Long ago, in a barren desert where ruthless tribes scavenged for survival and accepted no one ruler to unite them, a Prophet emerged.
Known for his honesty, intelligence and kindness, Prophet Muhammad (peace be upon him) was chosen by God for the mighty task of leading the harshest, and most disunited, of men, and transforming them – through divine guidance and wise leadership – into the best of humankind ever created.
It took about forty years to redefine a people; make it into a nation and set it on another course.
The pre-Islamic era was an environment of distrust, savagery and fight for survival. Mindless tribalism prevailed, but amidst this hostility and blind obedience to tradition and culture, Prophet Muhammad formed a unified community founded on piety.
Under his sensible tutelage he raised men and women with a solid sense of morality and an amazing ability to give most generously. The Prophet told them (and us):
“I have only been sent to teach good moral character.” (Al-Bukhari)
The companions of the Prophet were people who thought ‘out of the box’ at their time; who dared to be different in a violent environment that enforced conformity and submission to a hierarchal leadership and superiority based on wealth and prestige.
Inspired by the Prophet’s pious example – Aisha described him as “The walking Quran” meaning he put the teachings of Islam into action – this early community acted as one hand in struggling against evil and spreading all that was, and is, good. They helped and supported each other as one body; looking far beyond the usual barriers of race and social status. Their unity and support of one another was simply based on their mutual faith and commitment to Islam.
The Prophet made them understand that humility was the mark of greatness and that sincerity loosened the tongue and opened the heart. This early generation did not fear the Prophet for he was neither ruthless nor harsh. But they loved him and only feared losing his respect and esteem.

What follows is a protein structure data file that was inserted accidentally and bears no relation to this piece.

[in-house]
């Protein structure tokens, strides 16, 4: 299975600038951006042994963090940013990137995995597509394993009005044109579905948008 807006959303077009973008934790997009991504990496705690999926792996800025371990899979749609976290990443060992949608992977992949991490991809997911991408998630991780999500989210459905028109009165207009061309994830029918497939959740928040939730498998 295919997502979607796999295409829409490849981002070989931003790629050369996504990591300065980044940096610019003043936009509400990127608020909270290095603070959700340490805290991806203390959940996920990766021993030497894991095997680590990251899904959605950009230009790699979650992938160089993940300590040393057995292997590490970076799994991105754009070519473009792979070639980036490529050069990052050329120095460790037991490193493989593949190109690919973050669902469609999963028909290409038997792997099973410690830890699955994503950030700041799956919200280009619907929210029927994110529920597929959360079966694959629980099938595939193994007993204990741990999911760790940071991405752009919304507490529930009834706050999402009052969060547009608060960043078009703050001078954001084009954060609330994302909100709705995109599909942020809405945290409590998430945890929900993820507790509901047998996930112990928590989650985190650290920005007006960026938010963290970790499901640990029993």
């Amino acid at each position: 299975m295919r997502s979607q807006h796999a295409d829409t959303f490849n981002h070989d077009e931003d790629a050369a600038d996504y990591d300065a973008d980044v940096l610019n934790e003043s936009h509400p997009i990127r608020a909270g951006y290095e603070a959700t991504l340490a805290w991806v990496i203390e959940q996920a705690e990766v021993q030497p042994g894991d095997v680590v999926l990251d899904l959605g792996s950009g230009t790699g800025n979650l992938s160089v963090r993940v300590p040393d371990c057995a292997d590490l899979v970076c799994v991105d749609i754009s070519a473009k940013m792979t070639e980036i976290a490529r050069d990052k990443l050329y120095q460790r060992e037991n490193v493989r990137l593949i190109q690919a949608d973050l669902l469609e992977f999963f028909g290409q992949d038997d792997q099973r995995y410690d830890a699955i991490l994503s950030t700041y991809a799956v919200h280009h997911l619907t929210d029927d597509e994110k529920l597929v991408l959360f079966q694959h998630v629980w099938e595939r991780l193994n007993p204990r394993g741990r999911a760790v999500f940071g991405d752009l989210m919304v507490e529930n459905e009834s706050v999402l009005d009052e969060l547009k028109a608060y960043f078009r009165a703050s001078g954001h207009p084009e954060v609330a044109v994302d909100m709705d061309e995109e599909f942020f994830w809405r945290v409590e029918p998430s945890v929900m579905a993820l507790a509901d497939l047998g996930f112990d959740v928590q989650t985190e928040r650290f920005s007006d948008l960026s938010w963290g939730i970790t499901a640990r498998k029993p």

The companions would fear for their souls if the Prophet turned away from them because they knew he would only be displeased with downright evil and that meant they would have also earned the displeasure of the Creator.
Example of the Battle of Tabuk
We remember the incident during the Battle of Tabuk when the Muslims were ordered to go to battle at the hottest time of year when the harvests were ready. It was also expected to be an arduous journey and the Muslims were greatly outnumbered. Despite the odds, the Muslims made a united effort to diligently prepare for the difficult journey except three men.
One in particular had been a faithful companion but at this time he fell short; he did not attend the battle. When the Prophet and the other companions returned, he confessed his weakness to the Prophet and did not try to make up empty excuses.
The Prophet ordered the companions to ostracize him along with the other two. It pained the companions to shun their fellows but they had strong faith and complied. Long days passed during which he was not sure if he had spoiled his hope in this life and the next.
Finally, God inspired the Prophet that he was forgiven. On hearing the great news, the companions immediately turned to him with love and joy and the Prophet himself, his face beaming with light and mercy, told him this was the best day for him since he was born. The companions became united again after learning a valuable lesson.
The Prophet taught his blessed companions to have good expectations of God the Almighty and a positive attitude toward each other; always trying to put the best interpretation on what each other did. The warmth the companions shared along with their kindness and generosity to each other, their readiness to forgive and embrace each other and their unity of purpose gave them great strength to face the challenges of their time.
Disunity and Muslim Minorities
Today there are Muslims living all over the world and every day they face a myriad of challenges. There are many Muslims living as minorities in their countries and undoubtedly will be swept along with the current problems and struggles.
Muslims of many countries face economic hardship, unemployment, and racism. Others live in places where mindless violence is an everyday occurrence and where young Muslims are easily lost amidst the temptations society continually offers them.